Most treatments for low back pain are reactive, meaning that treatment is started after someone is already experiencing back pain.  Most treatments do not decrease your risk of future back pain. Research shows that the only thing to decrease your risk of future low back pain is exercise. So again I encourage you to get into that exercise program and if you have pain with exercise, ask for help from a physical therapist and physician.

Good luck!

Valley Sports & Spine Clinic
Giving you Back your Life
Dr. Ethan Colliver


Introducing Holly Williams, PA-C

Have you met our PA, Holly Williams?  She started with us in May 2013, and is now seeing a full schedule of new and follow up patients.

Holly Williams is a board certified Physician Assistant from Southern West Virginia, with specialty training in sports injuries and  back and neck pain. She received her Bachelors Degree of Arts at at Bluefield State College. Then, continued her education at Mountain State University to receive a Bachelors of Medical Science and Masters of Science, Physician Assistant.

Miss Williams not only has specialized training in back and neck pain but also treats chronic migraines with botulinum toxin (BOTOX) injections. In addition, Miss Williams can treat chronic knee and shoulder pain with ultrasound-guided steroid injections and geniculate nerve blocks.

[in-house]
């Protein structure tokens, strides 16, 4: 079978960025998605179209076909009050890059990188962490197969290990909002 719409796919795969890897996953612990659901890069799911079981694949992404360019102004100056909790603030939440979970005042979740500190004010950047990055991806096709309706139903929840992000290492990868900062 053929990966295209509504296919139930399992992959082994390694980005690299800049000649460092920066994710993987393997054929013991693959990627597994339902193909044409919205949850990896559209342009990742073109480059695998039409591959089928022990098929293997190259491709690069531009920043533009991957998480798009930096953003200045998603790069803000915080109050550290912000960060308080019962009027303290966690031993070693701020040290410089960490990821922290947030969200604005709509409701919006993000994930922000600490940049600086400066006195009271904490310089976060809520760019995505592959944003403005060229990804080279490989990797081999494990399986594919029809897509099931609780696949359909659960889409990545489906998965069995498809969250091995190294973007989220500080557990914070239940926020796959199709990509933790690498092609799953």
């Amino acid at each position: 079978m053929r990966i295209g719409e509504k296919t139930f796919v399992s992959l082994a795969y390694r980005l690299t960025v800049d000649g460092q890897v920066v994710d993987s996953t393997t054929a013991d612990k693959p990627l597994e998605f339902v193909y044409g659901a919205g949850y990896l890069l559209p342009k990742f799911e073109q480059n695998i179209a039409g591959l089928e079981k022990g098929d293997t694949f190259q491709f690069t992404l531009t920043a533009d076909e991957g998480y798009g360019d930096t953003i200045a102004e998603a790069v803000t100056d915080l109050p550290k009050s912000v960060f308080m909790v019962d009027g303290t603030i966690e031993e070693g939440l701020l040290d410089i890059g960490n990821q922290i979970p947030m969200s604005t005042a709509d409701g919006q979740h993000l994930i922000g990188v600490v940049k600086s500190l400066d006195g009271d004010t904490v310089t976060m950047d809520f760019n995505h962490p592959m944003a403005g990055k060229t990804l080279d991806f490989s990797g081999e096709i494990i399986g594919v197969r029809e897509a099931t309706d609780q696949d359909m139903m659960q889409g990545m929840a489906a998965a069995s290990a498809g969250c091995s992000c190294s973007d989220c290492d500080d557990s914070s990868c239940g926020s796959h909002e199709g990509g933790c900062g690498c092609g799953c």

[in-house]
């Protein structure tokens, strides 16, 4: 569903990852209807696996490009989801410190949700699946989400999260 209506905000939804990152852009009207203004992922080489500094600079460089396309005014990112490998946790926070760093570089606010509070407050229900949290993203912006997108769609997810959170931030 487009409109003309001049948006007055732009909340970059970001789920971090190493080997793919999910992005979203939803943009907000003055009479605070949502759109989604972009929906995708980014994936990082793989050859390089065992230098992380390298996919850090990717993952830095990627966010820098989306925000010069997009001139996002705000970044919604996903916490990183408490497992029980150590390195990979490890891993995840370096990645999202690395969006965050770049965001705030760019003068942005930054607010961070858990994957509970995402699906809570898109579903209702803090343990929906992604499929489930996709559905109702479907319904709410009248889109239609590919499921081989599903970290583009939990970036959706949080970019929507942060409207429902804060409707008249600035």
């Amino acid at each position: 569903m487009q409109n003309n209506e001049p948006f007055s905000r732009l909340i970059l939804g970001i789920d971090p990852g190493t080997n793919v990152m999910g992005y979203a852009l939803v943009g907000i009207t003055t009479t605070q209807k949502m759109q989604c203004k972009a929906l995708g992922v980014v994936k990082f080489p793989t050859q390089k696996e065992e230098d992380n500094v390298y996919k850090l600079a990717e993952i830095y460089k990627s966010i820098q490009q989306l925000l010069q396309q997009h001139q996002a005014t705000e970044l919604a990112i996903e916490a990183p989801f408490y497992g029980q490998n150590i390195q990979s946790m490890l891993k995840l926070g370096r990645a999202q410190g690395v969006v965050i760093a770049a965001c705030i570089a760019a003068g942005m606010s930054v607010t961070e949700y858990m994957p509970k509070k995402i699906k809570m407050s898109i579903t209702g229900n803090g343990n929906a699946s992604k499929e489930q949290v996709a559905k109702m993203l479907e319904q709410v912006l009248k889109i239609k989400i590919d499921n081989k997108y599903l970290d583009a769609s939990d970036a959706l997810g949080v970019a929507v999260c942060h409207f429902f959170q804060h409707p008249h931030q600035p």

In her spare time, Miss Williams enjoys the outdoors, fishing, camping,skiing, and kayaking.

RFA of the Knee | Valley Sports & Spine Clinic

Do you suffer from knee pain?  You are not alone.  Knee pain is one of the most common pain complaints in the U.S., and the number one reason for joint replacement surgery. Common treatments include exercise, pain medicines (Tylenol and Ibuprofen), and injections (steroids or Synvisc/Euflexxa).

If you continue to have knee pain, knee replacement surgery is an option you could discuss with an orthopedic surgeon.  However, some patients are not ideal candidates for surgery either because they are too young (less than 60), too ill for surgery, or choose not to have surgery.

Now there is another option for persistent knee pain, radiofrequency ablation (RFA).  The knee joint is supplied by six nerves (genicular nerves).  If you disrupt the nerves, you can block the pain signals from the knee.  The RFA procedure is done in two steps.  The first step involves temporarily blocking the nerves in order to see if most of your knee pain goes away.  If so, then you can proceed to the second step––radiofrequency lesioning (disrupting) the nerves that supply the knee.  This lasts for 6 or more months and can be repeated if needed.

RFA of the knee does not affect the strength or range of motion and the patient may still have a knee replacement surgery in the future.  To learn more about this exciting new option for knee pain, check out this article from the Journal of Pain, May 2011, by Choi, WJ:
Radiofrequency treatment relieves chronic knee osteoarthritis pain: a double-blind randomized controlled trial.

Valley Sports & Spine Clinic
Giving you Back your Life
Dr. Ethan Colliver